Among the IS38's other remarkable characteristics are the following:

  • High turbo output at higher RPMs;
  • Because to its bolt-on form, it is a reasonably simple turbo to install.
  • There are several hybrid variants available with enhanced housing and impeller designs that lead to increased performance numbers.

A High-Performance Alternative to IS12 and IS20

Due to the improved performance, many automobile enthusiasts have opted to replace their IS12 and IS20 turbo engines with the newer IS38 which is a fairly easy upgrade, and with the right mapping can make significant power gains.

We are pleased that the world of turbos is always developing and we now see variable vane turbos, permitting the vane profile is altered according to speed to lower lag and increase top end bhp.

Twin scroll turbos divert the exhaust gases into two channels and flow these at differently angled vanes in the turbo charger. They also boost the scavenging effect of the engine.

You'll commonly see there is a restriction in the air flow sensor AFM/MAP on these engines when a lot more air is being sucked into the engine.

You'll see that 4 bar air sensors coping with quite large power gains, whereas the OEM air sensor was restricting power at a much lower level.

Adding a supercharger or additional turbo will make large power gains, although harder to get working. We have a twincharger power adding guide if you want to read more.

N75 Valve - what it does?

The n75 valve may frequently fail which affects boost, especially if you've tuned the vehicle and the engine is generating more power and the turbo is working much harder than it used to where weaknesses in the N75 will show up.

What does the n75 valve do besides regulating the wastegate?

The n75 valve is neither a blow-off or dump valve; it simply controls the opening and shutting of the turbo's wastegate.

A flow of air is guided to the top on the turbo wastegate by an actuator rod connected to the n75 valve. This pushes the diaphragm and forces the actuator rod to opening the flow to the turbo's exhaust intake.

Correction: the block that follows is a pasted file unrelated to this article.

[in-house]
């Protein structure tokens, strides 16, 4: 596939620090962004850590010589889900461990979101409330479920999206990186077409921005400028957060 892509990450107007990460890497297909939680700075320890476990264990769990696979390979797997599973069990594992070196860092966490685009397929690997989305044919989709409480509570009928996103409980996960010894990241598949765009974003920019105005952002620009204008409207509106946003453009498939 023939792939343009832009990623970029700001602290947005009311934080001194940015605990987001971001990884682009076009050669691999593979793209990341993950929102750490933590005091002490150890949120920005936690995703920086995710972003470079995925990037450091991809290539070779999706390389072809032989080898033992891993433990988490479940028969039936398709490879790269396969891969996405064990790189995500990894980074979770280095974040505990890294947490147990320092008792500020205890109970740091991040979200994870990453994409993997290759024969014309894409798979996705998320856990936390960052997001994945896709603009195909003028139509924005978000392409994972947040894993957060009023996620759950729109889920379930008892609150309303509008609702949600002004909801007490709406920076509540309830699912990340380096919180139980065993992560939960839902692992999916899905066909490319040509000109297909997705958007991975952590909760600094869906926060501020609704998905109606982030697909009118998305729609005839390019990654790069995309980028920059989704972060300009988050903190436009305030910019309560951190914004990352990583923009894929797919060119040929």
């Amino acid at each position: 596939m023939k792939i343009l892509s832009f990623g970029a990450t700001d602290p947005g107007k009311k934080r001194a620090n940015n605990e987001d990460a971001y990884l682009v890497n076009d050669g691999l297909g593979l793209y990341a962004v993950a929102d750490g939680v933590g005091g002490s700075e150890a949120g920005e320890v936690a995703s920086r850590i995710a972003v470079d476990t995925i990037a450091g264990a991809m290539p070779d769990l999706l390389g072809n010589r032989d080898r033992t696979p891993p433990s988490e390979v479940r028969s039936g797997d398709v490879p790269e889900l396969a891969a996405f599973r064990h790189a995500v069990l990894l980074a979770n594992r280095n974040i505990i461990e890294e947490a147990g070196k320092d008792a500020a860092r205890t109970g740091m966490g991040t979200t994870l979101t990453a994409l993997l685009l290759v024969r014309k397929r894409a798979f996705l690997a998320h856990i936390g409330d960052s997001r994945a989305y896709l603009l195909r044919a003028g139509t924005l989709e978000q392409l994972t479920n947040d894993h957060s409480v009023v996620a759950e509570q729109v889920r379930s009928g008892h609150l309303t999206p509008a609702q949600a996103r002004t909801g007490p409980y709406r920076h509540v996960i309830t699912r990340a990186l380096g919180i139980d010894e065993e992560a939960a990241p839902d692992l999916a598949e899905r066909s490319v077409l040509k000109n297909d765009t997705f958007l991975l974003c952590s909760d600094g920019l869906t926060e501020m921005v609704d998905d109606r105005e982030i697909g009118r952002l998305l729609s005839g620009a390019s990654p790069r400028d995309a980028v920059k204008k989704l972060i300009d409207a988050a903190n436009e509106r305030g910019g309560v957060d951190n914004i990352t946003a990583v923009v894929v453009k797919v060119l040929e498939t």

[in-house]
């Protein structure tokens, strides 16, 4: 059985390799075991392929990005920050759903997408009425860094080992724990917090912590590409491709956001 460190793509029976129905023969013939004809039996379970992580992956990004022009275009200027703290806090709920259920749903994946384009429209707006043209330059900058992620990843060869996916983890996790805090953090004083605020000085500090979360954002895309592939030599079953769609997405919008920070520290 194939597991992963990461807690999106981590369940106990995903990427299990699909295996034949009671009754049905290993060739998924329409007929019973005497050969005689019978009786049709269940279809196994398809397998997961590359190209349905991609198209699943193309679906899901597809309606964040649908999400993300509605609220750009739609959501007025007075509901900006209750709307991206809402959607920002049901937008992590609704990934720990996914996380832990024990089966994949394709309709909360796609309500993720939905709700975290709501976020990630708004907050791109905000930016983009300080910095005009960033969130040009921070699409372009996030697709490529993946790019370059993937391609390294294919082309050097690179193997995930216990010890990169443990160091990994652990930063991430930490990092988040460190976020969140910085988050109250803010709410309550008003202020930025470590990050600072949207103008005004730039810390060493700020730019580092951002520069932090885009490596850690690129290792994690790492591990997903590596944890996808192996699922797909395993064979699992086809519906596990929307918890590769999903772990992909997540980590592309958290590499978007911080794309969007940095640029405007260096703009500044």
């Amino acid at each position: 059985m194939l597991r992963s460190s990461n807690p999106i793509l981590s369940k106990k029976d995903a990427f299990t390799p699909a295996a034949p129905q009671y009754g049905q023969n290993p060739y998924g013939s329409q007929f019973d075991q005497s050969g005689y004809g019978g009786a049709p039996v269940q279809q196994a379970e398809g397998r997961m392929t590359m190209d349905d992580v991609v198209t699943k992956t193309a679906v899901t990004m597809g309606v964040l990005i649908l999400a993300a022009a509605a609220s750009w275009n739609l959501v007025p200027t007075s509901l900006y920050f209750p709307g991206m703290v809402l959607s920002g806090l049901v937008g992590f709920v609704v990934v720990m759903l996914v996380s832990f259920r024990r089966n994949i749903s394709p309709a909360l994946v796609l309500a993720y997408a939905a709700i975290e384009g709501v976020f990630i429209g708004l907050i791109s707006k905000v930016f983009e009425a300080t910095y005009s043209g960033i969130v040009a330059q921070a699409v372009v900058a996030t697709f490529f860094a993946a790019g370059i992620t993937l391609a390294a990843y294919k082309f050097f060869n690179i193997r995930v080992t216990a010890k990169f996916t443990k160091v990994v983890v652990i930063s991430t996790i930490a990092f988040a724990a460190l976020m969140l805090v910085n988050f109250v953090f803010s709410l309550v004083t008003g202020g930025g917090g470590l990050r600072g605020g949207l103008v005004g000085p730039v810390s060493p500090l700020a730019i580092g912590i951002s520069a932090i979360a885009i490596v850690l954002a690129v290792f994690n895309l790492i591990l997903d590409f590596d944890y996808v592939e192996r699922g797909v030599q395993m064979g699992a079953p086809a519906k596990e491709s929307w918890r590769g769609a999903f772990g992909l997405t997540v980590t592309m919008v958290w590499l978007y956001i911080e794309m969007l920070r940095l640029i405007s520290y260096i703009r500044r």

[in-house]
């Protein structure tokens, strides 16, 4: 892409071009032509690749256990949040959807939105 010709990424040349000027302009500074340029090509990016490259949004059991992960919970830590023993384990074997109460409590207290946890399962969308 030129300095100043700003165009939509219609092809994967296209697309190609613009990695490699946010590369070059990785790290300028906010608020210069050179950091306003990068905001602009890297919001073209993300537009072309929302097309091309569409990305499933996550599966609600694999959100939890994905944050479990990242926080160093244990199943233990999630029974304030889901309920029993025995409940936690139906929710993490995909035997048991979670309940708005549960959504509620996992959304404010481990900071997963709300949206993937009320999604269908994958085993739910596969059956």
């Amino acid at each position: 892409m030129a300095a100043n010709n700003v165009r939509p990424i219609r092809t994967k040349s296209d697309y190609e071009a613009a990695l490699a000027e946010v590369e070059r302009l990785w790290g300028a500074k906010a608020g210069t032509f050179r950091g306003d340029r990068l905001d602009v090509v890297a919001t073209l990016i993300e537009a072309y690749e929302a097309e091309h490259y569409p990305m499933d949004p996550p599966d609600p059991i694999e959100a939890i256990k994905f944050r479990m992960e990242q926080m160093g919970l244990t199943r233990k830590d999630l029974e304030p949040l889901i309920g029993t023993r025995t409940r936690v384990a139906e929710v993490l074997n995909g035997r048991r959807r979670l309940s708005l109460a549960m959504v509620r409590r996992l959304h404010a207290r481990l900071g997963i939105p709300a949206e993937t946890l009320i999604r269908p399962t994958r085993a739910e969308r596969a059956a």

When boost becomes lumpy or irregular, or if you're experiencing boost problems, it's most likely due to a faulty n75 valve. Swapping out the n75 valve is a relatively simple job, and there are performance alternatives available that last longer and perform better, giving you smoother and faster operation than the factory stock n75 valve.

In a tuned engine, it's certainly worth considering upgrading the n75 valve given the work that it does and the vital role that it plays within the engine. On the top of the n75 valve, there's a small screw that you can use for adjustment. I've seen some of these come with a locked screw thread just to prevent people from tampering with it, but by making adjustments, you can change the valve's characteristics.

When you have more boost, the power delivery is not as smooth; it's more of an on/off event.

You may hear about the N75 mod, or N75 tweak, which is in our opinion debatable. The ECU controls the flow of the wastegate, and will back off or increase if it detects "out of the norm flows".

Adjustment is really just for the suddeness of the valves operation, it doesn't provide more boost, as the ECU will eventually trim the flow to what it expects it should be.

It's set somewhere in the middle as a baseline if you turn it to the left you'll get more boost going to the waist gate sooner but you'll get power spikes as the n75 valve opens and closes. Turn it to the right and the valves opening is more gradual and boost will be more progressive.

Some people swap the n75 for a n18 valve but in my opinion you're just better off sourcing a performance version of the n75 when you're upping the power this much it certainly makes sense to look at the fueling of the engine